Notice what this other thing or person has that you want more of in your own life. For example, Nancy could bring your attention towards the longing inside of you to be happier, healthier, more positive, and interesting. Make a commitment to yourself to nurture these aspects of yourself. Set some new health goals, start speaking more positively to yourself and your mate, plan a fun date, fill your life with more things that bring joy, and start learning something new. Do this not to compete with Nancy but because she has helped remind you of how you can better love and honor yourself and grow into the person you really yearn to be.
Tip #3: Upgrade your old, outdated thoughts.
Most often, when clients come to us experiencing big bouts of jealousy, the roots go back much further than this current relationship. Perhaps it comes from a past relationship in which your partner betrayed your trust or suddenly left you. Maybe it stems from childhood when you never felt secure in your parents’ love, when you sensed you had to do a certain thing in order to be wanted or accepted, or when you were always competing with a sibling. Maybe it comes from a time when you were bullied. What are some messages you received and beliefs that were imprinted at an early age that may be affecting you? When did jealousy first start showing up in your life, and who did you feel jealous of? Some messages you may have held onto are things like…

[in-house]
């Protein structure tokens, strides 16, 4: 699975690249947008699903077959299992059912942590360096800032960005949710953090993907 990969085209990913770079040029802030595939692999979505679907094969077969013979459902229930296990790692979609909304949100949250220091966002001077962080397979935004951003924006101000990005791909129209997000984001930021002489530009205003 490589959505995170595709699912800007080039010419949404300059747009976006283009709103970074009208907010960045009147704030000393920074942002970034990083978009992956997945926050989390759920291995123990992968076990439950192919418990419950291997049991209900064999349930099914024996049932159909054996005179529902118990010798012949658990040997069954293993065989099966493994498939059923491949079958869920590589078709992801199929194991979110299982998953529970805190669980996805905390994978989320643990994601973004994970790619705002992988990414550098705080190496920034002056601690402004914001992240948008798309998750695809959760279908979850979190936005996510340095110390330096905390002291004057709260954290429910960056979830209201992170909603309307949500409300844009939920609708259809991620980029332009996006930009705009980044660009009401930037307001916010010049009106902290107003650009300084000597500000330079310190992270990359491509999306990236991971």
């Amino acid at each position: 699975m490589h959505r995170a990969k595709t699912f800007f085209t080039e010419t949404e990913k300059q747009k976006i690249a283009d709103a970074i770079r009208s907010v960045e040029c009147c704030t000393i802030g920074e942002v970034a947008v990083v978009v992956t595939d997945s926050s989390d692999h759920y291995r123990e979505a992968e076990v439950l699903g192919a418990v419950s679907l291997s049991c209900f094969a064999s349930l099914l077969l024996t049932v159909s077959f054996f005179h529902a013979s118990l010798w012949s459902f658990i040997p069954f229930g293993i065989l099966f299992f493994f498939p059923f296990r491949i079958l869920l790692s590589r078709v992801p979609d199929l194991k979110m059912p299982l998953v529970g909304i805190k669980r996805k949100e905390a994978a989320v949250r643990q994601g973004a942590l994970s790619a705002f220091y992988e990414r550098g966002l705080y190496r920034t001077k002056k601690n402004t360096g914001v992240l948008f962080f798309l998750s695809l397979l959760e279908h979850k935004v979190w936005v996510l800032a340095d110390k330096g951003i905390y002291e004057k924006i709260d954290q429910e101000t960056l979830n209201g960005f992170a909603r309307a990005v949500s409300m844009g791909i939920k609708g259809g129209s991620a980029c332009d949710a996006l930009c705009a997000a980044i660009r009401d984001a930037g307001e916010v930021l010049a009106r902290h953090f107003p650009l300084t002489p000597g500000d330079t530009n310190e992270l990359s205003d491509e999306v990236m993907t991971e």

“I need to do _____________ in order to be loved.”
“I don’t deserve ________________.”
“I’ll never be good enough or get it right.”
“I’ll never be as ________________ as ________________.”
“_______________ is better, more likable, smarter, funnier, prettier, etc. than me.”